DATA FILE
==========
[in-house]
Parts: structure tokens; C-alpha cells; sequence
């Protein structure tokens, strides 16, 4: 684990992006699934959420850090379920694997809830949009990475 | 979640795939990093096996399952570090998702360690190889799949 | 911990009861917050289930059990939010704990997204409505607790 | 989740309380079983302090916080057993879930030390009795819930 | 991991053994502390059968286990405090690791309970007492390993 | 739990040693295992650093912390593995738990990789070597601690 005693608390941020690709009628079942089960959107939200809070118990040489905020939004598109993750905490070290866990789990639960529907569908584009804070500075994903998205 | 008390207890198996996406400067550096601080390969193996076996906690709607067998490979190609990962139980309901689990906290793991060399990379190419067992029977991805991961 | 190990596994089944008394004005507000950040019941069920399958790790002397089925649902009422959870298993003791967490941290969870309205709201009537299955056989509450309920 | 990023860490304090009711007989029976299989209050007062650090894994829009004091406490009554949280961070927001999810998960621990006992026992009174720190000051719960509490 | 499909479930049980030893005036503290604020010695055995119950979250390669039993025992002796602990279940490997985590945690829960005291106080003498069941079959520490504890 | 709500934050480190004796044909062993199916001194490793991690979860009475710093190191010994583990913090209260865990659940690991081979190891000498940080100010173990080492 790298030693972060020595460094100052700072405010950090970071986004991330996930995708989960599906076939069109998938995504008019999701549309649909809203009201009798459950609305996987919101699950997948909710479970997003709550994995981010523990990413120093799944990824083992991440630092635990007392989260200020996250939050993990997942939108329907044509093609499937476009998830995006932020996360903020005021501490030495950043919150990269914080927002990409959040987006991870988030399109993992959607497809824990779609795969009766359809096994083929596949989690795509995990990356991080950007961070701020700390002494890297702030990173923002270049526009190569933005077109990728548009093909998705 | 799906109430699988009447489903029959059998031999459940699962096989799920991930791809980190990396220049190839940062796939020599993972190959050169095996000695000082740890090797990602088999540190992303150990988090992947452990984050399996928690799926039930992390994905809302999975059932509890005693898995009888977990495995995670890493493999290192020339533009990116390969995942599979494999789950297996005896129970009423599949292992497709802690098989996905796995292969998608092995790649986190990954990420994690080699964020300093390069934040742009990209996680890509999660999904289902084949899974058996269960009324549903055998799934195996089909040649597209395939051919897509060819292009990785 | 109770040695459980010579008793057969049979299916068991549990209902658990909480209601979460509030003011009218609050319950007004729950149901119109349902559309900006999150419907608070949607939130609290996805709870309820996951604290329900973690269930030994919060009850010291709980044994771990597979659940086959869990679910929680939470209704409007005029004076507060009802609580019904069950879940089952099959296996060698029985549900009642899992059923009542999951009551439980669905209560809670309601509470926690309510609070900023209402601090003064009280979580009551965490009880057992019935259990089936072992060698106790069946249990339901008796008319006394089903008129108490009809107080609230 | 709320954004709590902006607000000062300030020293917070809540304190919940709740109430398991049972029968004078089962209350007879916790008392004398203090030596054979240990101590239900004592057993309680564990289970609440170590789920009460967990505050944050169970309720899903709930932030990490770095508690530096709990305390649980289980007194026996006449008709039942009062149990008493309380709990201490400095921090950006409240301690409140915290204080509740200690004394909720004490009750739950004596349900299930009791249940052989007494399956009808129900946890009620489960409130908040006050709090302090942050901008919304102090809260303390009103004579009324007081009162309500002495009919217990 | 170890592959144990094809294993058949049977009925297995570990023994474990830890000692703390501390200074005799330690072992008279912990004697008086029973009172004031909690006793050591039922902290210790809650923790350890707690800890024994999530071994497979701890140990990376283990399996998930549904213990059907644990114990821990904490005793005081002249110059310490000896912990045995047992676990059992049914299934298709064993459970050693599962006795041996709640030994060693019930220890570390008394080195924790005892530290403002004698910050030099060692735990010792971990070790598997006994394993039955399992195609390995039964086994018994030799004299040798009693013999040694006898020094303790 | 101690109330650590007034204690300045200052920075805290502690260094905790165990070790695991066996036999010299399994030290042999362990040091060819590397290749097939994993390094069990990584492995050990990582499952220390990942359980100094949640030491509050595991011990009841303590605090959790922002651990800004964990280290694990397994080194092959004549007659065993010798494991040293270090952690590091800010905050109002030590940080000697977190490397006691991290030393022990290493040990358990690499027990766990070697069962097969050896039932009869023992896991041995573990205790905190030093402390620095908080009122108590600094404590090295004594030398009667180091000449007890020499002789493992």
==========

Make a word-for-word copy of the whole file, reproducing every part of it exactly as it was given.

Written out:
[in-house]
Parts: structure tokens; C-alpha cells; sequence
């Protein structure tokens, strides 16, 4: 684990992006699934959420850090379920694997809830949009990475 | 979640795939990093096996399952570090998702360690190889799949 | 911990009861917050289930059990939010704990997204409505607790 | 989740309380079983302090916080057993879930030390009795819930 | 991991053994502390059968286990405090690791309970007492390993 | 739990040693295992650093912390593995738990990789070597601690 005693608390941020690709009628079942089960959107939200809070118990040489905020939004598109993750905490070290866990789990639960529907569908584009804070500075994903998205 | 008390207890198996996406400067550096601080390969193996076996906690709607067998490979190609990962139980309901689990906290793991060399990379190419067992029977991805991961 | 190990596994089944008394004005507000950040019941069920399958790790002397089925649902009422959870298993003791967490941290969870309205709201009537299955056989509450309920 | 990023860490304090009711007989029976299989209050007062650090894994829009004091406490009554949280961070927001999810998960621990006992026992009174720190000051719960509490 | 499909479930049980030893005036503290604020010695055995119950979250390669039993025992002796602990279940490997985590945690829960005291106080003498069941079959520490504890 | 709500934050480190004796044909062993199916001194490793991690979860009475710093190191010994583990913090209260865990659940690991081979190891000498940080100010173990080492 790298030693972060020595460094100052700072405010950090970071986004991330996930995708989960599906076939069109998938995504008019999701549309649909809203009201009798459950609305996987919101699950997948909710479970997003709550994995981010523990990413120093799944990824083992991440630092635990007392989260200020996250939050993990997942939108329907044509093609499937476009998830995006932020996360903020005021501490030495950043919150990269914080927002990409959040987006991870988030399109993992959607497809824990779609795969009766359809096994083929596949989690795509995990990356991080950007961070701020700390002494890297702030990173923002270049526009190569933005077109990728548009093909998705 | 799906109430699988009447489903029959059998031999459940699962096989799920991930791809980190990396220049190839940062796939020599993972190959050169095996000695000082740890090797990602088999540190992303150990988090992947452990984050399996928690799926039930992390994905809302999975059932509890005693898995009888977990495995995670890493493999290192020339533009990116390969995942599979494999789950297996005896129970009423599949292992497709802690098989996905796995292969998608092995790649986190990954990420994690080699964020300093390069934040742009990209996680890509999660999904289902084949899974058996269960009324549903055998799934195996089909040649597209395939051919897509060819292009990785 | 109770040695459980010579008793057969049979299916068991549990209902658990909480209601979460509030003011009218609050319950007004729950149901119109349902559309900006999150419907608070949607939130609290996805709870309820996951604290329900973690269930030994919060009850010291709980044994771990597979659940086959869990679910929680939470209704409007005029004076507060009802609580019904069950879940089952099959296996060698029985549900009642899992059923009542999951009551439980669905209560809670309601509470926690309510609070900023209402601090003064009280979580009551965490009880057992019935259990089936072992060698106790069946249990339901008796008319006394089903008129108490009809107080609230 | 709320954004709590902006607000000062300030020293917070809540304190919940709740109430398991049972029968004078089962209350007879916790008392004398203090030596054979240990101590239900004592057993309680564990289970609440170590789920009460967990505050944050169970309720899903709930932030990490770095508690530096709990305390649980289980007194026996006449008709039942009062149990008493309380709990201490400095921090950006409240301690409140915290204080509740200690004394909720004490009750739950004596349900299930009791249940052989007494399956009808129900946890009620489960409130908040006050709090302090942050901008919304102090809260303390009103004579009324007081009162309500002495009919217990 | 170890592959144990094809294993058949049977009925297995570990023994474990830890000692703390501390200074005799330690072992008279912990004697008086029973009172004031909690006793050591039922902290210790809650923790350890707690800890024994999530071994497979701890140990990376283990399996998930549904213990059907644990114990821990904490005793005081002249110059310490000896912990045995047992676990059992049914299934298709064993459970050693599962006795041996709640030994060693019930220890570390008394080195924790005892530290403002004698910050030099060692735990010792971990070790598997006994394993039955399992195609390995039964086994018994030799004299040798009693013999040694006898020094303790 | 101690109330650590007034204690300045200052920075805290502690260094905790165990070790695991066996036999010299399994030290042999362990040091060819590397290749097939994993390094069990990584492995050990990582499952220390990942359980100094949640030491509050595991011990009841303590605090959790922002651990800004964990280290694990397994080194092959004549007659065993010798494991040293270090952690590091800010905050109002030590940080000697977190490397006691991290030393022990290493040990358990690499027990766990070697069962097969050896039932009869023992896991041995573990205790905190030093402390620095908080009122108590600094404590090295004594030398009667180091000449007890020499002789493992």